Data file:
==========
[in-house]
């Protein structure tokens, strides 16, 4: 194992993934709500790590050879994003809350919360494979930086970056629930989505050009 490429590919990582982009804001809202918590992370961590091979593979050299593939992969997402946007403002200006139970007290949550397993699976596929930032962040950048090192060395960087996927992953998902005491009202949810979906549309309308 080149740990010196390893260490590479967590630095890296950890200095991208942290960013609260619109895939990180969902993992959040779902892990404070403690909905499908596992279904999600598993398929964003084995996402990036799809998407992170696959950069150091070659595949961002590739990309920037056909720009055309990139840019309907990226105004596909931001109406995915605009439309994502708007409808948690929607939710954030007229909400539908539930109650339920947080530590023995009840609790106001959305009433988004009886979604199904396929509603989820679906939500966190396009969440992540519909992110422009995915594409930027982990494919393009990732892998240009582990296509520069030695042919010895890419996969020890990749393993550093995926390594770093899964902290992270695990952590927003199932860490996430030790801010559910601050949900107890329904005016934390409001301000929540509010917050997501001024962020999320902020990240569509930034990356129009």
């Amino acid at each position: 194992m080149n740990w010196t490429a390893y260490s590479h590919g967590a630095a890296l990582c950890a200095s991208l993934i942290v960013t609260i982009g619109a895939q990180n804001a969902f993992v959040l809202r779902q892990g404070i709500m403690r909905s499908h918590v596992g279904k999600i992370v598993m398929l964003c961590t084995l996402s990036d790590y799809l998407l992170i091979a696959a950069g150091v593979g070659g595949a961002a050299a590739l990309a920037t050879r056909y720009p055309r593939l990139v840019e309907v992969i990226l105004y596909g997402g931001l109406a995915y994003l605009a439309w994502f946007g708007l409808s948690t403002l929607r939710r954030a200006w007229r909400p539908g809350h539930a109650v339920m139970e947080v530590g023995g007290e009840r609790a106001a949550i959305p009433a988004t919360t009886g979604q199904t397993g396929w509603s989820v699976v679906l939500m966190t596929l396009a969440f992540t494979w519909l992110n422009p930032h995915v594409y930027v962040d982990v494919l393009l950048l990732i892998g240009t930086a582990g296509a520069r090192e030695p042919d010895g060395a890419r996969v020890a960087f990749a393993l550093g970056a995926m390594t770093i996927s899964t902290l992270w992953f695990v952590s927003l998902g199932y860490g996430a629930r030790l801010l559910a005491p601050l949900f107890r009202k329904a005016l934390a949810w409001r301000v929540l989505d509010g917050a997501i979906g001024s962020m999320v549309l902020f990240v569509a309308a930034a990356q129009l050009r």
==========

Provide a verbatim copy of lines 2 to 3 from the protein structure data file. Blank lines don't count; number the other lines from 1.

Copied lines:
């Protein structure tokens, strides 16, 4: 194992993934709500790590050879994003809350919360494979930086970056629930989505050009 490429590919990582982009804001809202918590992370961590091979593979050299593939992969997402946007403002200006139970007290949550397993699976596929930032962040950048090192060395960087996927992953998902005491009202949810979906549309309308 080149740990010196390893260490590479967590630095890296950890200095991208942290960013609260619109895939990180969902993992959040779902892990404070403690909905499908596992279904999600598993398929964003084995996402990036799809998407992170696959950069150091070659595949961002590739990309920037056909720009055309990139840019309907990226105004596909931001109406995915605009439309994502708007409808948690929607939710954030007229909400539908539930109650339920947080530590023995009840609790106001959305009433988004009886979604199904396929509603989820679906939500966190396009969440992540519909992110422009995915594409930027982990494919393009990732892998240009582990296509520069030695042919010895890419996969020890990749393993550093995926390594770093899964902290992270695990952590927003199932860490996430030790801010559910601050949900107890329904005016934390409001301000929540509010917050997501001024962020999320902020990240569509930034990356129009």
């Amino acid at each position: 194992m080149n740990w010196t490429a390893y260490s590479h590919g967590a630095a890296l990582c950890a200095s991208l993934i942290v960013t609260i982009g619109a895939q990180n804001a969902f993992v959040l809202r779902q892990g404070i709500m403690r909905s499908h918590v596992g279904k999600i992370v598993m398929l964003c961590t084995l996402s990036d790590y799809l998407l992170i091979a696959a950069g150091v593979g070659g595949a961002a050299a590739l990309a920037t050879r056909y720009p055309r593939l990139v840019e309907v992969i990226l105004y596909g997402g931001l109406a995915y994003l605009a439309w994502f946007g708007l409808s948690t403002l929607r939710r954030a200006w007229r909400p539908g809350h539930a109650v339920m139970e947080v530590g023995g007290e009840r609790a106001a949550i959305p009433a988004t919360t009886g979604q199904t397993g396929w509603s989820v699976v679906l939500m966190t596929l396009a969440f992540t494979w519909l992110n422009p930032h995915v594409y930027v962040d982990v494919l393009l950048l990732i892998g240009t930086a582990g296509a520069r090192e030695p042919d010895g060395a890419r996969v020890a960087f990749a393993l550093g970056a995926m390594t770093i996927s899964t902290l992270w992953f695990v952590s927003l998902g199932y860490g996430a629930r030790l801010l559910a005491p601050l949900f107890r009202k329904a005016l934390a949810w409001r301000v929540l989505d509010g917050a997501i979906g001024s962020m999320v549309l902020f990240v569509a309308a930034a990356q129009l050009r």